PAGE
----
For the rest? The Python ecosystem as a whole does not live or die based on the state of its upstream community documentation. Folks definitely get value out of it, and being able to write comprehensible tutorials is a key validation of the current state of the toolset’s overall user experience, but building a personal software development environment from a box of interoperable parts is always going to be harder than obtaining a pre-defined environment from someone else (the pay-off being that the environment ends up working exactly the way you want it to work, rather than being a take-it-or-leave-it set of design decisions that may or may not be to your taste).

And at the technical level, I see three main drivers for ongoing improvements:

  • developers of individual tools and libraries looking to develop systemic solutions to problems that end users may not even know they have (the recent PEP aimed at the dependency confusion problem comes to mind, but there are a lot of PEPs and other past improvements that fall into this category)
  • folks getting frustrated with UX problems that have their roots in specific underlying technical limitations, and setting out to resolve the latter, so the former problems at least become theoretically resolvable (even if the technical inteoperability fix doesn’t solve the UX problem on its own)
  • redistributors looking to collaborate more effectively on the undifferentiated heavy lifting parts of their jobs (like repackaging software for a different build system) so they get to spend less time on that in the future and instead work on other things that are more directly related to the needs of their particular customers

While the folks working on those improvements may formally be volunteers in terms of their interactions with PyPA, that doesn’t necessarily mean they’re pursuing them for free on their own time - there have definitely been non-trivial investments of commercial time in the past decade of Python packaging ecosystem improvements, and that’s unlikely to change in the future.


Interesting, do you mind sharing the statistics for that? I have been wondering about the distribution of user environments for a while, and pypistats etc. are too heavily skewed by automated deployments.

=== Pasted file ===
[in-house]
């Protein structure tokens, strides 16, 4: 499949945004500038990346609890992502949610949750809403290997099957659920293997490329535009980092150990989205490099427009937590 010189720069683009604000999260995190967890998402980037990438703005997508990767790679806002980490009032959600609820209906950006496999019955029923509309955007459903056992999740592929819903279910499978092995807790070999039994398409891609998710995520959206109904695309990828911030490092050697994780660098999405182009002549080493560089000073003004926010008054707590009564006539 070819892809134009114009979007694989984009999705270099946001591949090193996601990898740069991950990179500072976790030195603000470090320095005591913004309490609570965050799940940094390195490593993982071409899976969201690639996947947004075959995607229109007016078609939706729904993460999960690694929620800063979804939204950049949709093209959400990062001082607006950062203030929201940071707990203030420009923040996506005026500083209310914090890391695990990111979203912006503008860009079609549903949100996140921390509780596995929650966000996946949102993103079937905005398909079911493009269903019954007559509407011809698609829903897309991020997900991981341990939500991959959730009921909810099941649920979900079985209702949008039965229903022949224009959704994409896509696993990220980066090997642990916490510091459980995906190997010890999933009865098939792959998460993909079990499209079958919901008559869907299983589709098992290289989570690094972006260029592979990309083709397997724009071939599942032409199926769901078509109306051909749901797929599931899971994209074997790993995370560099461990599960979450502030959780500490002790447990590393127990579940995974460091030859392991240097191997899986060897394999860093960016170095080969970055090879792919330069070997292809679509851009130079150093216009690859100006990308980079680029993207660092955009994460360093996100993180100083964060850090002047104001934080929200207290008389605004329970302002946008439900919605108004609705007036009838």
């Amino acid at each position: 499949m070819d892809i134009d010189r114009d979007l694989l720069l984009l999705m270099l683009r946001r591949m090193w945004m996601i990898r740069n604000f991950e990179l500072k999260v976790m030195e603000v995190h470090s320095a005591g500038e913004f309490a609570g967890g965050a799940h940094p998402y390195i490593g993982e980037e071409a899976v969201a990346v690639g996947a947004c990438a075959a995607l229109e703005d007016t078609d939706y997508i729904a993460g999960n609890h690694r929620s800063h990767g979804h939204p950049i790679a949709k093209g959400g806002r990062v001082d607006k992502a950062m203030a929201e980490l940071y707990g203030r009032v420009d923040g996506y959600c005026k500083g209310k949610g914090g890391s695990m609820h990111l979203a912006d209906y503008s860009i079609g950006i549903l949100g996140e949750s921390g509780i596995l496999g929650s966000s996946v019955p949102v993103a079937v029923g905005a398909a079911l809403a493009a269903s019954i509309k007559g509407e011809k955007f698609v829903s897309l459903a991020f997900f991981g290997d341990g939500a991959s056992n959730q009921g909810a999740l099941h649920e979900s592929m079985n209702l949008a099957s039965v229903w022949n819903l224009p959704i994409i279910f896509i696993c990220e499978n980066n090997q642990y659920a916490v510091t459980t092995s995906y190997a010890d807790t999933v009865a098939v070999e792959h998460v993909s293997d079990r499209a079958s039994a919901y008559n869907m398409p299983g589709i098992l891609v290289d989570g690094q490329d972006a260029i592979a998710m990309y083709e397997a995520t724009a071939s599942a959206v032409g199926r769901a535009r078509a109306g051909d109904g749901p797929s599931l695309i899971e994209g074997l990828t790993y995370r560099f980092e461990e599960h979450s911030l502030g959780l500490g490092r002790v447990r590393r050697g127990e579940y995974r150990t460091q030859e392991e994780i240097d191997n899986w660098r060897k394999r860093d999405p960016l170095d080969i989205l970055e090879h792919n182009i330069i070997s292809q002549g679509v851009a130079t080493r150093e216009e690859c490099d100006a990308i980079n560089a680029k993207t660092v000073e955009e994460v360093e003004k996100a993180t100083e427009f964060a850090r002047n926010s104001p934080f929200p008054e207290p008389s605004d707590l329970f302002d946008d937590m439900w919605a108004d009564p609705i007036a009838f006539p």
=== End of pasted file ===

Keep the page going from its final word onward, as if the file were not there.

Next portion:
For example, coming from the scientific sector, I have never seen an official Python distribution in my career, nor did I know that e.g. py exists. So I am curious what the median Python user has on their machine, particular now with ML/AI users such major influence.

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I’m curious as well – I work for the US federal government, and my small group of developers gets zero/nada/zilch by way of support from our IT folks for Python development – we’re lucky they let us do it at all, and their policies do get very much in the way sometimes [*]

You haven’t seen Anaconda? or EPD before that?

A note on that from the government side: at the federal government, we are not allowed to make donations. We can give grants, but THAT involves a huge level of bureaucracy that we’re not going to do for a few tens (or hundreds) of thousands of dollars or less. So there it’s very hard for a small office to contribute to the OSS efforts that we’d like to see supported.

It’s actually helpful when there is a “product” that we can buy to support OSS:

Years ago, I bought a few copies of Travis Oliphant’s “numpy book” with gov’t funds.

I had a colleague in another government office buy EPD for his group, mostly as a way to support the effort.

Ways that small groups with small budgets can support without it being a donation are helpful.

[*] The blocker right now: On our Windows workstations, access to regedit is completely blocked – and the standard setuptools build command uses it to setup and call the compiler (actually, I’m pretty sure that it’s an MS utility that actually calls it). But the result is that we can’t easily build extensions on Windows – going to IT, they just shrug and say they have not idea what the solution is, but they won’t turn regedit access on – even though this is using the MS compiler that they want us to use!


If you’ve got Visual Studio installed, setuptools should only be calling its vswhere.exe tool (in the VS installer directory) to locate where your best install is. If this doesn’t work in your situation, use the “Report feedback” buttons in Visual Studio to file a bug - Microsoft can fix that one, or provide better guidance for your admins to follow.

Regedit itself shouldn’t be necessary. Read access to the system registry is essential for anything to function normally. You might be stuck on an old setuptools (or maybe they’ve reverted my fix again…) if it needs you to manually modify your registry.